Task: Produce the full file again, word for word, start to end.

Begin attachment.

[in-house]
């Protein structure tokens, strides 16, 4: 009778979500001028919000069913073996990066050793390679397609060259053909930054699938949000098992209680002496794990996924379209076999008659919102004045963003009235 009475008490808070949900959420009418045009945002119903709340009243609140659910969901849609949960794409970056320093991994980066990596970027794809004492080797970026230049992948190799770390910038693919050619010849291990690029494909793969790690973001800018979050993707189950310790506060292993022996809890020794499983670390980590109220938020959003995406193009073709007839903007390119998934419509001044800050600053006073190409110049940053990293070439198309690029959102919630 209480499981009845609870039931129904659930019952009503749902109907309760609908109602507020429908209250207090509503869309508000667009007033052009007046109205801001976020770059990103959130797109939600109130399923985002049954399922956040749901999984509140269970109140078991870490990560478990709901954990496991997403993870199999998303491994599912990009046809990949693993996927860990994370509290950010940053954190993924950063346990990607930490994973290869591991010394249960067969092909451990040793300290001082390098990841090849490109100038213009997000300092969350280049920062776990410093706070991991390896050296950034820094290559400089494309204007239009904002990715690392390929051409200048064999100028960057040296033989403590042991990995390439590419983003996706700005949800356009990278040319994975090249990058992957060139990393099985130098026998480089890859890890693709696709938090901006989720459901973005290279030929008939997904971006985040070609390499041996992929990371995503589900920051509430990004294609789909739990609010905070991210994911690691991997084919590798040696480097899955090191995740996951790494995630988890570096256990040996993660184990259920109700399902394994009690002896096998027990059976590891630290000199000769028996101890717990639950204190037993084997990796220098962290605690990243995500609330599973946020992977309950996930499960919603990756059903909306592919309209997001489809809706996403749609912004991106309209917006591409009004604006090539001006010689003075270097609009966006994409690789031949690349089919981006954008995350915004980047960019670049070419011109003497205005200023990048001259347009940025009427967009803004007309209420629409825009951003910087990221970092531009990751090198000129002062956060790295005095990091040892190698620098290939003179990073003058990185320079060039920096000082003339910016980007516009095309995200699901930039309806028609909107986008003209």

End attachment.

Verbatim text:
[in-house]
């Protein structure tokens, strides 16, 4: 009778979500001028919000069913073996990066050793390679397609060259053909930054699938949000098992209680002496794990996924379209076999008659919102004045963003009235 009475008490808070949900959420009418045009945002119903709340009243609140659910969901849609949960794409970056320093991994980066990596970027794809004492080797970026230049992948190799770390910038693919050619010849291990690029494909793969790690973001800018979050993707189950310790506060292993022996809890020794499983670390980590109220938020959003995406193009073709007839903007390119998934419509001044800050600053006073190409110049940053990293070439198309690029959102919630 209480499981009845609870039931129904659930019952009503749902109907309760609908109602507020429908209250207090509503869309508000667009007033052009007046109205801001976020770059990103959130797109939600109130399923985002049954399922956040749901999984509140269970109140078991870490990560478990709901954990496991997403993870199999998303491994599912990009046809990949693993996927860990994370509290950010940053954190993924950063346990990607930490994973290869591991010394249960067969092909451990040793300290001082390098990841090849490109100038213009997000300092969350280049920062776990410093706070991991390896050296950034820094290559400089494309204007239009904002990715690392390929051409200048064999100028960057040296033989403590042991990995390439590419983003996706700005949800356009990278040319994975090249990058992957060139990393099985130098026998480089890859890890693709696709938090901006989720459901973005290279030929008939997904971006985040070609390499041996992929990371995503589900920051509430990004294609789909739990609010905070991210994911690691991997084919590798040696480097899955090191995740996951790494995630988890570096256990040996993660184990259920109700399902394994009690002896096998027990059976590891630290000199000769028996101890717990639950204190037993084997990796220098962290605690990243995500609330599973946020992977309950996930499960919603990756059903909306592919309209997001489809809706996403749609912004991106309209917006591409009004604006090539001006010689003075270097609009966006994409690789031949690349089919981006954008995350915004980047960019670049070419011109003497205005200023990048001259347009940025009427967009803004007309209420629409825009951003910087990221970092531009990751090198000129002062956060790295005095990091040892190698620098290939003179990073003058990185320079060039920096000082003339910016980007516009095309995200699901930039309806028609909107986008003209």